Perry Leopold

Equally influenced by classical icons (Beethoven, Bach and Stravinsky), psych-beat music of the 60s (The BEATLES, The VENTURES, PINK FLOYD et al) and the political folk boom (TIM HARDIN, ERIC ANDERSEN, PHIL OCHS, DYLAN…), troubadour PERRY LEOPOLD (b. 1949) and his trusty guitar stamped the street corners of his hometown Philadelphia, while travelling to small coffeehouses and bars as far as New York and Boston. With drugs an integral part of late 60s counterculture, the man recorded his first long-player in June 1970 during a 5-hour stint inside a basement under a shoe repair shop. A paltry 300 copies were almost immediately handed out free to people on a street corner; little did they know the LP would later fetch upwards of $3,000 – note: be warned of bootleg sets.
Entitled EXPERIMENT IN METAPHYSICS (1970) {*7}, it bore two contrasting sides, one “Kommercial: Smoke”, the other “Acid-Folk: Drop”, which just about described the album to a T. More than a little pretentious and criptical, it kicked off with the stark and brooding JANSCH-meets-FAHEY cue, `The Absurd Paranoid’, although side one itself delivered nothing out of the ordinary, standard folk template. Side two, however, broke the prog/psych-folk mould on more than one occasion; the part-conceptual three-piece mini-suite climaxing with the closing 7-minute magnum opus, `The U.S.S. Commercial’. Finally released on CD by Gear Fab Records some three decades later, bonus tracks such as `Jets They Roar’, `The Prophesy’ and `The Dawning Of Creation’ showed the folky singer-songwriter getting back to basics.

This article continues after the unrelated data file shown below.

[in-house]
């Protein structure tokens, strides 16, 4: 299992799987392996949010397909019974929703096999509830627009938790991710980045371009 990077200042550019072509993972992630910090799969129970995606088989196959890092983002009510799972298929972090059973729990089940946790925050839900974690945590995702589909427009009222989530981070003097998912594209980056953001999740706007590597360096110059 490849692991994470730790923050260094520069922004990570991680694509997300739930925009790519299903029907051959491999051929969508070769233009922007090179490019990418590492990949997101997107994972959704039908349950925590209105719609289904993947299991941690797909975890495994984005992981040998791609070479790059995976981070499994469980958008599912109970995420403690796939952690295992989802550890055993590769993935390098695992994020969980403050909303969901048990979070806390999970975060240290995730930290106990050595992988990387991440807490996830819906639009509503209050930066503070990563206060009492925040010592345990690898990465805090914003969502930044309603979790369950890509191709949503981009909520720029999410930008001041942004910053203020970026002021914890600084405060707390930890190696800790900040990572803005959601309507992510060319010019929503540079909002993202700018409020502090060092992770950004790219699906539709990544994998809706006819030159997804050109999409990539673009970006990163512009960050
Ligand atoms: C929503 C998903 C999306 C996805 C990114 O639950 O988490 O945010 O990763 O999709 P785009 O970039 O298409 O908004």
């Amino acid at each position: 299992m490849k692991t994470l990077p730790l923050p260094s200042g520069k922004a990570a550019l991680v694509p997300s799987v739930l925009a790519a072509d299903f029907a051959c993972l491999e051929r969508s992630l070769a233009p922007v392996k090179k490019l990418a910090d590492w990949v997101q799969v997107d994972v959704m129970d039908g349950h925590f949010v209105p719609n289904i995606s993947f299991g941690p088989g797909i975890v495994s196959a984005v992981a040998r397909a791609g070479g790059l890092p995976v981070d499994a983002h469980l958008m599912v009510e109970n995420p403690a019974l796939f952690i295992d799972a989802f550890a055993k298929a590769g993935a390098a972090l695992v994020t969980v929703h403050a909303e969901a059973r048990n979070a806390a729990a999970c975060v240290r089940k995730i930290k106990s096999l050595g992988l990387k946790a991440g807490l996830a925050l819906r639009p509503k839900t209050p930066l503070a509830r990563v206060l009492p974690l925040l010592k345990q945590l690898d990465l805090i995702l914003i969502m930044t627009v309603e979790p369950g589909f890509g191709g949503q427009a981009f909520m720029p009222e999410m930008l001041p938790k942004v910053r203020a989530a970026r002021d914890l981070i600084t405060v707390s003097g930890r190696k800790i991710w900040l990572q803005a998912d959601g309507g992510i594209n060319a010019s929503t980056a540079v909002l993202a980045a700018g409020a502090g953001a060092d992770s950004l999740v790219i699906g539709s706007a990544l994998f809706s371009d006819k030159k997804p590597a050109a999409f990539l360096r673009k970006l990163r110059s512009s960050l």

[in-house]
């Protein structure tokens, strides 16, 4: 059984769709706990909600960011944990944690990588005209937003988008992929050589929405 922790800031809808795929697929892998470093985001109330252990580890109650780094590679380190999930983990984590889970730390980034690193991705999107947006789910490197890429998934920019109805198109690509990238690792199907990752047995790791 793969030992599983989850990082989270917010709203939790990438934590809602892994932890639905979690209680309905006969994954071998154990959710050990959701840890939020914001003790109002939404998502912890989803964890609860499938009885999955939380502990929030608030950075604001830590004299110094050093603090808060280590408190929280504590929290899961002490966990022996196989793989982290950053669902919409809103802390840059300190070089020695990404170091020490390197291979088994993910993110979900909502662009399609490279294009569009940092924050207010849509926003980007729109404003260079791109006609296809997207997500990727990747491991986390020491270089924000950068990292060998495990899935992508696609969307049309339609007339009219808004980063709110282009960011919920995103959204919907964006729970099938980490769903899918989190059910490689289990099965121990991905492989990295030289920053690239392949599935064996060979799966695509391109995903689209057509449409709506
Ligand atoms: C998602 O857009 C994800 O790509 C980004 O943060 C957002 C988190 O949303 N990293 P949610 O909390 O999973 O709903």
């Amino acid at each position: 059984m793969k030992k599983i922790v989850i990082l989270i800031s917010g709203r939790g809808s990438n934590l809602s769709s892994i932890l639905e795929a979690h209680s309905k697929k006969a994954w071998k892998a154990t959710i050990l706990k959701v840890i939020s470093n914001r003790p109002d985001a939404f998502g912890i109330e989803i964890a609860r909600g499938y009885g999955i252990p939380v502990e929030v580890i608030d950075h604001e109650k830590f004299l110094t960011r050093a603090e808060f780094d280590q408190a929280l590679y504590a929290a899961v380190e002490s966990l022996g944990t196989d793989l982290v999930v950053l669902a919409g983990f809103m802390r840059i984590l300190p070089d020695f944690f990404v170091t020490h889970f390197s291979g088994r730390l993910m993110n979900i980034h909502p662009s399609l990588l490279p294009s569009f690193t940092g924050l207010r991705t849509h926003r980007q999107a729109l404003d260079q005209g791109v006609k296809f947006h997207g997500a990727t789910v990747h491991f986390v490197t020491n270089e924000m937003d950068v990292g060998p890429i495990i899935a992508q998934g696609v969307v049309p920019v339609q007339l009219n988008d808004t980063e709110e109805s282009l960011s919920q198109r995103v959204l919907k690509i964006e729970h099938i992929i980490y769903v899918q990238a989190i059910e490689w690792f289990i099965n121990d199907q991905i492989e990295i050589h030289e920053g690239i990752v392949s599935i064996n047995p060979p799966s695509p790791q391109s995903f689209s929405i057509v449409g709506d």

Some three years in the making, with a plethora of new backing musicians (including Jon Gillaspie on clavinet, bassoon and recorders), album number two finally surfaced. CHRISTIAN LUCIFER (1973) {*8} was steeped in medieval-like madrigals somewhat akin to psych peers, The DOORS or MU (example `The Windmill’). Lengthy opener `Sunday Afternoon In The Garden Of Delights’ was simply astrodazycal, both spiritual and mystical in equal parts, while layers of complex classical instruments, played minstrel-like, also featured on others such as `The Starewell’ and `The Annunciation’. With BOWIE having patented anything with “Ground Control to Major Tom” in the lyrics on his Space Oddity hit, LEOPOLD’s `Serpentine Lane’ and the nature of this US-only, low-key album release probably went unnoticed – what David B and his legal team would make of it now would be anybody’s guess. Another to hit the plagiarism button, this time in sound rather than lyrics, was the slightly tinged `Stairway To Heaven’-themed `The Journey’ (ditto `Vespers’), although renaissance folk won over rock in this case. Perry would subsequently take a back seat to the new musical genres of glam, disco and a little later, new wave.
© MC Strong 2010/GFD // rev-up MCS Dec2016

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